- Oil shale reserves in Utah, Colorado, and Wyoming are estimated to contain 800 billion barrels of oil.
- Oil shale is among the dirtiest feedstock for oil on the planet in terms of carbon dioxide emissions.
- Enefit holds a research, development, and demonstration (RD&D) lease in the Uintah Basin of Utah adjacent to the Colorado border. If they prove commercial viability, the stage is set to expand operations to encompass thousands of acres for mountaintop removal style strip mining and onsite processing.
- The immense amounts of water needed for processing oil shale would come from the already drought stressed and overused Colorado River Basin.
We can’t let this industry take hold in Utah.
Enefit’s South Project:
Enefit’s “South Project”, as proposed, would involve the strip mining of over 9,000 acres of land and the construction and operation of a 50,000 barrel per day oil shale retort facility. Enefit intends to strip-mine about 28 million tons of rock a year over thousands of acres of high-desert habitat. It will also construct a major production facility to bake the rock at high temperatures. The half-square-mile processing plant, about 45 miles south of Dinosaur National Monument, will turn pre-petroleum stones into refinery-ready oil. This project requires, among other things, a right-of-way (ROW) across BLM land for utilities, including a water pipeline that will pipe over 10,000 acre-feet per year out of the Green River.
2018: Enefit requests a right-of-way (ROW) from the BLM for utilities to service the “South Project”—19 miles of water supply pipeline, 8 miles of natural gas supply pipeline, 10 miles of oil product line, 29 miles of power lines, and 5 miles of upgrading to Dragon Road.
2018: The BLM issued a decision to permit the right of way. This right of way through public land is in effect a subsidy to the oil shale industry, decreasing expenses tremendously and making the likelihood of demonstrating commercial viability greater.
February 2019: Conservation groups issued a notice of intent to sue the Trump administration for approving rights-of-way for pipelines and power lines that pave the way for the nation’s first commercial oil shale development. See the press release here.
In the news:
Groups Plan to Sue Feds Over Utah Oil-Shale Project– Mark Richardson, Public News Service – UT, Feb 28 2019.
Decision on shale project right of way may be made in early July– Dennis Webb, The Daily Sentinel, May 22 2018.
For more on the project and how to comment, visit go.usa.gov/csa9j.
FROM CENTER FOR BIOLOGICAL DIVERSITY
SALT LAKE CITY— The Bureau of Land Management announced this week that it is moving toward allowing dirty oil shale development that could be a double whammy for the environment, unleashing nearly a half a billion tons of greenhouse gases and consuming vast amounts Colorado River basin water. It would be the first commercial oil shale production facility in the United States.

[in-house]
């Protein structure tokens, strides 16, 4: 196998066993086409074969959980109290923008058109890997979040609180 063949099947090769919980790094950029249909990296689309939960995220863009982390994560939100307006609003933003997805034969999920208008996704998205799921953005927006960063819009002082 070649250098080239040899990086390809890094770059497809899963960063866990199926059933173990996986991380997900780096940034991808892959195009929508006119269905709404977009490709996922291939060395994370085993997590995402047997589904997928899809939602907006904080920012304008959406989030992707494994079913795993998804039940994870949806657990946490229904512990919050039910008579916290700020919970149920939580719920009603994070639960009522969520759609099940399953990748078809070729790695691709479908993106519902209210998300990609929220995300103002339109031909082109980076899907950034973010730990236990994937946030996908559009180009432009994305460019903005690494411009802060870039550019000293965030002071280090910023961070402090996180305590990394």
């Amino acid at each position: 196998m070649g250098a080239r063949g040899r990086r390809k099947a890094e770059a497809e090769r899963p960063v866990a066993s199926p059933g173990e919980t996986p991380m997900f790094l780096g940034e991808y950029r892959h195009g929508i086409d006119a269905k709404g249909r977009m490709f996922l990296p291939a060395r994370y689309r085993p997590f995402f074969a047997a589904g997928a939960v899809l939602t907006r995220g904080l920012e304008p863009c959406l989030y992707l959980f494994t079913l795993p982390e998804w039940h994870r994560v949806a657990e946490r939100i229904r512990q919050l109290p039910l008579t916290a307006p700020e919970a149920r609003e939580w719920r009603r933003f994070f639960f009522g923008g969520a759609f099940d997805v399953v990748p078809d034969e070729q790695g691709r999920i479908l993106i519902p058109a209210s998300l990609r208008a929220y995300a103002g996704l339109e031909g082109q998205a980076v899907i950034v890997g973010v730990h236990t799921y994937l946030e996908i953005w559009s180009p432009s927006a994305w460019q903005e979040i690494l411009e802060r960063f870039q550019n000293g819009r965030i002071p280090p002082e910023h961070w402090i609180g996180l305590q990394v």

The Bureau said that on April 8 it will release a draft environmental impact statement for the “Enefit American Oil Utility Corridor Project.” It would allow Enefit, an Estonian company, to build water, oil, gas and electric transmission across federal public land in Utah to enable oil shale mining on state on private land. Enefit hopes to process up to 1.2 billion barrels of kerogen oil — one of world’s most carbon-polluting fuels — with estimated lifecycle greenhouse gas emissions of up to 450 million tons of carbon dioxide equivalent, about the same as 100 coal-fired power plants emit in a year.
“President Obama was right when he said in his State of the Union that ‘we’ve got to accelerate the transition away from old, dirtier energy sources’,” said Ted Zukoski, an attorney at Earthjustice. “It’s time BLM got the memo and stopped wasting taxpayer money subsidizing companies that would foul our atmosphere and endanger our planet, and our future.”
“The Interior Department is working against President Obama’s climate goals here,” said Taylor McKinnon with the Center for Biological Diversity. “Enabling the development of one of the world’s dirtiest fossil fuels is the opposite of climate leadership. The administration should abandon this project now.”
“We don’t need to take on this environmental disaster that comes with developing the dirtiest fuel on the planet — oil shale,” said Rob Dubuc, senior staff attorney at Western Resource Advocates. “Renewable energy innovations and improvements in energy efficiency make this fuel unnecessary to develop. BLM should not advance this project.”
The draft environmental impact study comes only months after the United States and countries around the world committed, at the Paris climate negotiations, to the goal of limiting global warming to 1.5 degrees Celsius above preindustrial levels. Reaching that goal will require dramatic reductions in carbon pollution — the key driver of climate change — and leaving the vast majority of fossil fuel reserves in the ground. Enefit’s mining facility would expand development and use of one of the world’s highest carbon fuels.
“There is more energy in a similarly sized baked potato than in a chunk of oil shale,” said Steve Bloch, legal director for the Southern Utah Wilderness Alliance. “We know that burning oil shale in a giant oven can produce shale oil; the question that needs to be asked is whether proceeding with this type of project makes any sense in a carbon constrained 21st century. The unequivocal answer is no. The time has come to turn our backs on the carnival barker’s promise that oil shale will be answer to our nation’s energy needs.”
“It is true that Enefit has made the mining and production of oil shale work for the energy needs of Estonia. However, Estonia also produces more greenhouse gas emissions per capita than other European countries, including Russia,” said John Weisheit with Living Rivers and Colorado Riverkeeper. “What Estonia has, that Utah does not, is ample water supplies to process that oil shale. Ironically, the similarity between the governments of Utah and Estonia is their subsidy of dirty energy projects with public money.”
The proposed facility will be located in the Uinta Basin, approximately 12 miles southeast of Bonanza in Uintah County, Utah, near the Green and White Rivers. The project is designed to develop oil shale mining and a shale oil production complex, at full build-out producing about 28 million tons of raw oil shale ore rock per day and 50,000 barrels per day of refinery-ready shale oil from the Green River Formation.